Facebook has gotten more flexible as the testing has gone on, following publisher pushback. Facebook initially required publishers to set their meter at 10 articles a month; in April, it loosened that requirement and let publishers set it at the same level as their own sites.
Facebook also has tested subscription signup buttons outside Instant Articles, on publishers’ Facebook pages, to expand the number of places users might run into subscription offers. It’s tested the ability for publishers to make time-specific offers, like a July 4 sale, and to decide which articles are locked to non-subscribers. It’s also tested ways to predict if someone is likely to subscribe, and putting more subscription offers in front of those people. Right now, the metered model is based on monthly prices, but Facebook said it plans to give publishers the ability to make offers on a weekly and daily basis, too.
A sticking point for some publishers may be that the subscription test requires them to use Facebook’s Instant Articles format. Many publishers have cut back on or stopped using the fast-loading articles feature because they’d rather have visitors read articles on their own sites and Instant Articles keeps readers in Facebook’s ecosystem (and generates ad revenue for Facebook). Many also said they can make more money by selling ads on their own mobile sites. For subscription publishers to rethink Instant Articles, they’d need to see subscription sales there offset any ad revenue downside.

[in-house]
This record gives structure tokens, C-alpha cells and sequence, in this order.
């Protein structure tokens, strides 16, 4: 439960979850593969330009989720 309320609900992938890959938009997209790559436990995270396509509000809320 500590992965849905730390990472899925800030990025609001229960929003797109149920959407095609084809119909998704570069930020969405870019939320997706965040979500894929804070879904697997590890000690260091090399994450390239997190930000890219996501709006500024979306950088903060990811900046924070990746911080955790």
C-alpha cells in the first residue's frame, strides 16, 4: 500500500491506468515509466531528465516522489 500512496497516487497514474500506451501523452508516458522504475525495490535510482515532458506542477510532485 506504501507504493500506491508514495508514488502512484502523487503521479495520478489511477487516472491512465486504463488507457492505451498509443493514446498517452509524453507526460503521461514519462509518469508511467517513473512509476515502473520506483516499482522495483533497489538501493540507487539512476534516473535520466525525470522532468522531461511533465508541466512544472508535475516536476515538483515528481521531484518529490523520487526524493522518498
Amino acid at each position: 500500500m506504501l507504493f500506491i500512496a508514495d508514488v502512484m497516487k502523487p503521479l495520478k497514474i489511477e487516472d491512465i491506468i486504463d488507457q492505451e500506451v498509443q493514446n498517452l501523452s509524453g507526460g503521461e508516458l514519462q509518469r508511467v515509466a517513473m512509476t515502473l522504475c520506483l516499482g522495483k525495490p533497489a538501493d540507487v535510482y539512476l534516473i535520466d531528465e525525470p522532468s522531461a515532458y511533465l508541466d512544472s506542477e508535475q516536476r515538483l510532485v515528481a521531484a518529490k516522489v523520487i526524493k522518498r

Both Facebook and Google’s subscription tools also don’t extend to membership- and donation-based publishers; Hardiman said Facebook sought to build its subscription tool with flexibility and hoped to add that ability in the second half of 2018.